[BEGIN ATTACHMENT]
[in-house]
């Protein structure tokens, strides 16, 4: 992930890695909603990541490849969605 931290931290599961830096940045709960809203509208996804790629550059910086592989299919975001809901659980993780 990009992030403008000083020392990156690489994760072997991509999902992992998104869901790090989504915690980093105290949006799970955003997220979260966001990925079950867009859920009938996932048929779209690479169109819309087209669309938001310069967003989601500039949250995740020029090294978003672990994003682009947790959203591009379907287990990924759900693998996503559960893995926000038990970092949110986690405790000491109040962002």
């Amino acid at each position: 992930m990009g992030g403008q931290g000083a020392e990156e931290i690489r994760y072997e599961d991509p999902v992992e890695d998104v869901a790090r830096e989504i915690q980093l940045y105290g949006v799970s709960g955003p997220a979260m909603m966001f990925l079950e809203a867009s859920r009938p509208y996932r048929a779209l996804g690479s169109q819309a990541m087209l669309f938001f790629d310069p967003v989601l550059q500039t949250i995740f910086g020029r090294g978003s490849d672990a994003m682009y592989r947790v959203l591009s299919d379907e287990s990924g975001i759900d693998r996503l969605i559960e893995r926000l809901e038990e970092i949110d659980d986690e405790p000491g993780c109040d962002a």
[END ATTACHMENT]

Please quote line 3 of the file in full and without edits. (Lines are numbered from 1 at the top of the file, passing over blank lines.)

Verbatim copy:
């Amino acid at each position: 992930m990009g992030g403008q931290g000083a020392e990156e931290i690489r994760y072997e599961d991509p999902v992992e890695d998104v869901a790090r830096e989504i915690q980093l940045y105290g949006v799970s709960g955003p997220a979260m909603m966001f990925l079950e809203a867009s859920r009938p509208y996932r048929a779209l996804g690479s169109q819309a990541m087209l669309f938001f790629d310069p967003v989601l550059q500039t949250i995740f910086g020029r090294g978003s490849d672990a994003m682009y592989r947790v959203l591009s299919d379907e287990s990924g975001i759900d693998r996503l969605i559960e893995r926000l809901e038990e970092i949110d659980d986690e405790p000491g993780c109040d962002a």